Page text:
After class, Adeyemi told me that the idea for the floating school came to him in 2011, when he began thinking about solutions for affordable housing. “I started looking at vernacular architecture, how do everyday people build cheap,” he recalled. Adeyemi grew up in Kaduna, a city in northern Nigeria, where his father was a successful architect, designing houses, public buildings and hospitals in the area. When he was 18, Adeyemi began studying architecture at the University of Lagos.”. In 2002, he landed a job at OMA in Rotterdam, the firm founded by Rem Koolhaas. He traveled to the United States to study at Princeton for a few years, then returned to the Netherlands, where he started his own firm in 2010. He called it NLÉ, which is Yoruba for “home.”

“My romance with water and cities began in Amsterdam,” Adeyemi said. “To live in a city where there is so much water, to see it every day, made me think differently about a lot of things.” While he lived in Lagos, he had heard about water slums – he had even seen them from a distance every time he crossed over the city on the Third Mainland Bridge – but he never spent any time in one until he began his research on affordable housing in 2010. When he visited Makoko, the largest of Lagos’ water slums, he saw a whole world on water: schools, churches, machine shops, and tens of thousands of people living in shacks on stilts. “It was shocking to see people living like that,” he told me. “It was also inspiring. They were doing so much with so little.”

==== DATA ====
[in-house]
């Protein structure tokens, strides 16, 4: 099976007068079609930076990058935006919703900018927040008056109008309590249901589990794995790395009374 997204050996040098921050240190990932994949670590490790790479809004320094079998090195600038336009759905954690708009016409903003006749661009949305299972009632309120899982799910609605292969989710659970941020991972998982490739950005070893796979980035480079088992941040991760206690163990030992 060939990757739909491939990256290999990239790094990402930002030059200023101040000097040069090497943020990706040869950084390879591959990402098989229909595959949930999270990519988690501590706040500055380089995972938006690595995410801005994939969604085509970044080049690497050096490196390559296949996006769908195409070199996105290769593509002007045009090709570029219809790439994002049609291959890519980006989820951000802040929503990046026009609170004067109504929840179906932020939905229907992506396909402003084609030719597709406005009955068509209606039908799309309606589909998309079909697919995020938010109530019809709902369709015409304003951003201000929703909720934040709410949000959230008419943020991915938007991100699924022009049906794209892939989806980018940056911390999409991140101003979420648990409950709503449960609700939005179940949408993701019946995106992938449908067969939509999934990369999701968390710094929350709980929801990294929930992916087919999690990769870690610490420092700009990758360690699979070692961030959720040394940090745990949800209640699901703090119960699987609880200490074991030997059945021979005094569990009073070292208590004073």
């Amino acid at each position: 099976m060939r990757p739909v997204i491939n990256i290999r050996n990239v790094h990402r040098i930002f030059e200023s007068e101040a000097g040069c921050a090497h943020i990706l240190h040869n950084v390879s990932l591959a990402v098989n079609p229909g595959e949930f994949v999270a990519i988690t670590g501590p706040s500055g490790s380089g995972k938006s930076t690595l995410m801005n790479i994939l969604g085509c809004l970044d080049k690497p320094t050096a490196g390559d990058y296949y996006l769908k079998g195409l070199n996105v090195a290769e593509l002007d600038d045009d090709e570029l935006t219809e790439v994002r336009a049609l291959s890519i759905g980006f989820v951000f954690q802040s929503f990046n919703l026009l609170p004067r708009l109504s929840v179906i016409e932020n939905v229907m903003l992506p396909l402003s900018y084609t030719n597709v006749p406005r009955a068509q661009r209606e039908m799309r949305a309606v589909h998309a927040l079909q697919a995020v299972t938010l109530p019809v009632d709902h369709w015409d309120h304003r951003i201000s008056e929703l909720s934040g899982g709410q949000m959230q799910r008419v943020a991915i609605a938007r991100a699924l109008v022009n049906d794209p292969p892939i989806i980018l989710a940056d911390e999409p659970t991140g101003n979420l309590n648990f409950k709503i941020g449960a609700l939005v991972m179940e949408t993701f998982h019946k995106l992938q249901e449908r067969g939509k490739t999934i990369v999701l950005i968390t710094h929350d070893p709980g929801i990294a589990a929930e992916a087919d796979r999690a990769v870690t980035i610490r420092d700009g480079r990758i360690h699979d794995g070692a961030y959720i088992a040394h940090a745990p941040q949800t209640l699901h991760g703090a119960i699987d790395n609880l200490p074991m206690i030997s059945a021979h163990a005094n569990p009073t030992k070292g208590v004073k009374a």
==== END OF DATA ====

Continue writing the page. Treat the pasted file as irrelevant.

While he was in Makoko, he learned that because one of the schools was built on reclaimed land, not elevated like other structures, it flooded a few times a year. “I asked them if I could help and build something new,” he recalled. Adeyemi’s initial idea was to build the school on stilts, like most of the other buildings in Makoko. But then in July 2012, just as he was about to draw up plans, a combination of high tides and big rains hit Lagos. “The entire city was completely flooded,” Adeyemi recalled. “There was water everywhere. It just occurred to me, this is happening here, water is everyday reality. Here I am, trying to solve the problem of flooding, and it occurred to me – make it float! That way, it doesn’t matter how high the water is, it can move with it. That’s when I realized I wasn’t just building a school, but beginning to address an issue that I have now become obsessed with – climate change.”